Romesh Ranganathan: The Cynic's Mixtape | Gig review by Steve Bennett at the Brighton Dome © Andy Hollingworth Archive
review star review star review star review half star review blank star

Romesh Ranganathan: The Cynic's Mixtape

Note: This review is from 2019

Gig review by Steve Bennett at the Brighton Dome

Romesh Ranganathan has quickly supplanted Jack Dee as comedy’s favourite grouch.

In a few short years, his prickly irascibility has made him ubiquitous on TV. In the past 14 months alone we’ve seen two series of his Sky One sitcom, two series of his BBC Two travelogue, two series of Judge Romesh, one series of The Ranganathan and his Sky interview series with Rob Beckett, as well as his panel show duties on A League Of Their Own. Plus he’s published a book and hosts a hip-hop podcast. Yet still he has enough in his tank for a stand-up tour.

As the title suggests, The Cynic’s Mixtape is something of an pick-and-mix compilation of things that get his goat, though he often returns to the theme is that the world is full of pricks who need to be called out on their behaviour. He doesn’t exclude  his three small children from his shitlist – indeed, familiarity breeds increasing contempt where they’re concerned. Nor, crucially, does he let himself off the hook.

While Ranganathan’s concessions to likability extend little further than an occasional mischievous chuckle at a rant’s end, there’s never any doubt that he’s a nice guy being abrasive, taking full advantage of the freedom to say things on stage he wouldn’t in real life. When he mocks Brighton’s hipster, woke pretensions and poor excuse for a beach, for instance, it’s with the tone of a piss-taking mate, especially given that he’s from nearby Crawley and cut his teeth on the vibrant new act circuit here.

He portrays particular individuals as obnoxious, eliciting huge applause for mocking Piers Morgan, even though calling out such an obvious, deliberate irritant seems easy pickings. But he also realises the selfish traits in everyone, with a terse but accurate analogy of how little inconvenience we are each really prepare to personally endure to save the planet that sustains us.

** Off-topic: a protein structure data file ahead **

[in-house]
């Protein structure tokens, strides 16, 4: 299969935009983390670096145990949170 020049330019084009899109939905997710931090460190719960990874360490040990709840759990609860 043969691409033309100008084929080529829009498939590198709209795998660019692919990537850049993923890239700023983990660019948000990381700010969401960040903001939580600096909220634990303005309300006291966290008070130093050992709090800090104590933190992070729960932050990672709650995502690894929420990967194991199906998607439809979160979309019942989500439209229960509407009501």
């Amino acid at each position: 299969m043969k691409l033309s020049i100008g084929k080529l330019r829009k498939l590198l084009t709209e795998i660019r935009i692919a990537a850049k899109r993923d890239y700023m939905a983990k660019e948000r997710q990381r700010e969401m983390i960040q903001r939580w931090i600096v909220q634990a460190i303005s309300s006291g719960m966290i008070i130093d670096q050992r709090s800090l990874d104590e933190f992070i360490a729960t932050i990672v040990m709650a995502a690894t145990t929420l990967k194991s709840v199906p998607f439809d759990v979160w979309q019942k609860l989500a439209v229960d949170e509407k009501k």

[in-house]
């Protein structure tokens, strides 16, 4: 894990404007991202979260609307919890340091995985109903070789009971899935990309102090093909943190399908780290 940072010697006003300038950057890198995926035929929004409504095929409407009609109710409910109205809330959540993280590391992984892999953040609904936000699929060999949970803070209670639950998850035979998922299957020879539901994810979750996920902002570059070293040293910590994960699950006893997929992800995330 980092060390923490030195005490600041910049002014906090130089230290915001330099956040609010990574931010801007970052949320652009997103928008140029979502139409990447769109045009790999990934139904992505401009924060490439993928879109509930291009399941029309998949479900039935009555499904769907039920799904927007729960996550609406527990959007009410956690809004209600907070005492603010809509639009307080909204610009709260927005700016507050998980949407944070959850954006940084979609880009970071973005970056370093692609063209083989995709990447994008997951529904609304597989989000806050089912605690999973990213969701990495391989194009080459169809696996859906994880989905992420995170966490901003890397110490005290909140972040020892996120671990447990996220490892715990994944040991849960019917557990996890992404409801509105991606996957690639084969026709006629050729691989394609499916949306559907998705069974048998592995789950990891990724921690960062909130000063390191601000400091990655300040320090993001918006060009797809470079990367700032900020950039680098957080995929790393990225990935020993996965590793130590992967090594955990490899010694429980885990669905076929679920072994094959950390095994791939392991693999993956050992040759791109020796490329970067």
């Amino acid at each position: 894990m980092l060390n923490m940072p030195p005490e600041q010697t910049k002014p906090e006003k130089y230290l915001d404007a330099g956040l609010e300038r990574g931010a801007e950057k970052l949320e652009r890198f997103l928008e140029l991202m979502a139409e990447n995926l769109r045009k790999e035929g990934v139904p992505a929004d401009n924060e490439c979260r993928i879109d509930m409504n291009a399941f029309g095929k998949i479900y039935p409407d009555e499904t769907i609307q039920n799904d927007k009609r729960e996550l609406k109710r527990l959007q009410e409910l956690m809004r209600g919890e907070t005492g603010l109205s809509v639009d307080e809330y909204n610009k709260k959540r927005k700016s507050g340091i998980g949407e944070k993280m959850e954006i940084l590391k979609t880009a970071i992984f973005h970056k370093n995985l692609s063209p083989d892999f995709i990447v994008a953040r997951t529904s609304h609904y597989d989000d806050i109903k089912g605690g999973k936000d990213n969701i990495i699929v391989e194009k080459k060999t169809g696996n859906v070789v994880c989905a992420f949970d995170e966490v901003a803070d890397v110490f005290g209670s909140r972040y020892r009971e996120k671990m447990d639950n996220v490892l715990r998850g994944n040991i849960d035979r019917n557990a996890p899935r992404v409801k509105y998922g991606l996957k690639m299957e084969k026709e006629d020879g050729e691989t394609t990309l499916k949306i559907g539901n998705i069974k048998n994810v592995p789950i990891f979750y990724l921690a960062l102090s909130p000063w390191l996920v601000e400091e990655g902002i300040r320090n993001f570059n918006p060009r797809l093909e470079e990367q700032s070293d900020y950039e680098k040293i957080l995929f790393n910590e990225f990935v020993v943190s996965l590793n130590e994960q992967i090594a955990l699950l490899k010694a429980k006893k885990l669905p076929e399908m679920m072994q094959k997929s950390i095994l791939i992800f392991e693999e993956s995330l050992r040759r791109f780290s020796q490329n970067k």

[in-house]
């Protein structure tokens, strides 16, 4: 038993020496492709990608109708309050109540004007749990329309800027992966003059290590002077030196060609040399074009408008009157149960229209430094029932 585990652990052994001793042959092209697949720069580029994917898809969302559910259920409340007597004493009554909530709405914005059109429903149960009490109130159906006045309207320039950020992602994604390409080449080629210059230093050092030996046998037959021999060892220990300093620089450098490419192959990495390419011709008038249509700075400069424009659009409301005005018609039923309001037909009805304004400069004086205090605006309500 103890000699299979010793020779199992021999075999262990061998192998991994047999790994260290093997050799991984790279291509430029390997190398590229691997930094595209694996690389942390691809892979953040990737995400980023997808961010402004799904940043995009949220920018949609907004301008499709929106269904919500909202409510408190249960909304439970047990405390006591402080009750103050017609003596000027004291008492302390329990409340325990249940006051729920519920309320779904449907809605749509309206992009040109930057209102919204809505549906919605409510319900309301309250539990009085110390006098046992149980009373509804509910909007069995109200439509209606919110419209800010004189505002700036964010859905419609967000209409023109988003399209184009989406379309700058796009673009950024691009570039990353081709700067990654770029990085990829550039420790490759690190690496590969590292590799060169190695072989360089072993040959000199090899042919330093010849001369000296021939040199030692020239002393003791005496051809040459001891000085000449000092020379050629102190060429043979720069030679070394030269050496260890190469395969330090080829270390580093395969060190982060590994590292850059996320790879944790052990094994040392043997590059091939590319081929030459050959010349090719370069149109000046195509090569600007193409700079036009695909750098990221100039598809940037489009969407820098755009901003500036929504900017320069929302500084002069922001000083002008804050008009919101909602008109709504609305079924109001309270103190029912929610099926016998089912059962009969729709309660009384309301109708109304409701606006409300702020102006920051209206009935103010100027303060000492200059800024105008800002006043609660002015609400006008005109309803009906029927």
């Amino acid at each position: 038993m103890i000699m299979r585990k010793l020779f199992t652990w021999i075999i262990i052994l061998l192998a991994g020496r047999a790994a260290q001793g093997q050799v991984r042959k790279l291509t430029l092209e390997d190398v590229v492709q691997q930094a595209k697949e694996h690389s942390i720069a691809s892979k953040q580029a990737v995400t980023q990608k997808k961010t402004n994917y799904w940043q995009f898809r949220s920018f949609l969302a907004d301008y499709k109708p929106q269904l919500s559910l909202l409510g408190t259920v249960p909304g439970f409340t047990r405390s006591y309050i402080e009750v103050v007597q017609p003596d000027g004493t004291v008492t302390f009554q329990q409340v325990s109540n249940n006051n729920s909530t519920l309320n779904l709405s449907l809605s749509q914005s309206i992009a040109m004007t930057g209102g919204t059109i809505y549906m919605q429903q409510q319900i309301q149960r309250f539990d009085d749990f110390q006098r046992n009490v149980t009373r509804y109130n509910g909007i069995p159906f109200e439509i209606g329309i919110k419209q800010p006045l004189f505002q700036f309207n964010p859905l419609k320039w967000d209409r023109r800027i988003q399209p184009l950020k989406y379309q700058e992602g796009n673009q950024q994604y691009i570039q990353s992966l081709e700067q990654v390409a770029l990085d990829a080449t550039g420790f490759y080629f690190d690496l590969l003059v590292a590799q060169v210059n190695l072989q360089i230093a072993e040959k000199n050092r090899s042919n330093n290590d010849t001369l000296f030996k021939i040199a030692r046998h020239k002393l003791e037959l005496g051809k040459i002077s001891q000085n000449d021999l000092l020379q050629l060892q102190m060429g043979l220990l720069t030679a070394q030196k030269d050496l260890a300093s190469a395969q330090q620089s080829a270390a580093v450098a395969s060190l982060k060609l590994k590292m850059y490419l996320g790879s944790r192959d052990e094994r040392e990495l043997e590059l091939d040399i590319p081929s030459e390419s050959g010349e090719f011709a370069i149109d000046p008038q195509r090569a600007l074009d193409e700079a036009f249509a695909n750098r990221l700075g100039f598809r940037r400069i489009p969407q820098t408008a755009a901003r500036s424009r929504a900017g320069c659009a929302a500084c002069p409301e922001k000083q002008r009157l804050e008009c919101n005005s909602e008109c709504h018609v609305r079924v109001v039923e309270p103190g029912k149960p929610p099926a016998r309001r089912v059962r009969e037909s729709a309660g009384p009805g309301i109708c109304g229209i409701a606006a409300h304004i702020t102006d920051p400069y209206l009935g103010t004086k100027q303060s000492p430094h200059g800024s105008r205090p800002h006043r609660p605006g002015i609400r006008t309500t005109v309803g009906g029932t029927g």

He likes to put a bit of edge into his topics, taking a sly joy in rolling around the racial insult in a Millwall football chant, just because he has a licence to… as well as taking a pointed dig at how casually even the politically correct might find themselves deploying the slur in a convenient context. He also – like many a comic – wonders whether Michael Jackson’s musical brilliance overcomes his abhorrent behaviour. Ranganathan’s verdict is inconclusive, but he does get to show off a nifty moonwalk – one of several instances that show for all his aloof drollery, he can turn out a proper physical performance if needs be.

There are self-deprecating jokes about his wonky eye, which is by now as much an essential part of his persona as his equally much-maligned veganism. As a man in his 40s, his fluctuating weight and reduced sex drive are also things to feel bad about, to the extent of  reluctantly embracing exercise. He does everything reluctantly, of course, even parenting. He loves his wife and kids but they wind him up.

Closest to home is the frank depiction of a sexual ennui in a long-term relationship, shorn of spontaneity, passion and romance. This is his strongest suit, providing a backbone to the second half which coalesces around his complaints about his wife Leesa spurning his requests for sex. That might sound like the sort of topic an old-school, unreconstructed comic might dabble in, but Ranganathan’s account is both credible and aware enough to avoid the pitfalls.

Yet again the biggest joke his himself, especially when re-enacting a hugely embarrassing seduction routine that, you suspect, still makes him blush to recall – in what’s probably the funniest routine.

However The Cynic’s Mixtape never quite strikes a consistent sense of purpose, nor comes to a dazzling routine that would make it a must-see. Ranganathan’s certainly consistently funny, but the show missing that impetus that would convince us he’s getting stuff off his chest that he just HAS to share. 

A contrived ‘what I did in the weekend’ from his son’s point of view orchestrates a pile-up of callbacks, but it’s a fairly mechanical trick. As is his dipping into the old trope of imagining a grime rap based on middle-class concerns.  Such moments lend this show the feeling of being just another product from the highly productive Ranganathan Comedy Factory – albeit a quality product with skilled craftsmanship guaranteed to do the job it’s designed to: make you laugh.

Romesh Ranganathan: The Cynic’s Mixtape is touring until May. Dates.

Review date: 16 Sep 2019
Reviewed by: Steve Bennett
Reviewed at: Brighton Dome

Live comedy picks

We see you are using AdBlocker software. Chortle relies on advertisers to fund this website so it’s free for you, so we would ask that you disable it for this site. Our ads are non-intrusive and relevant. Help keep Chortle viable.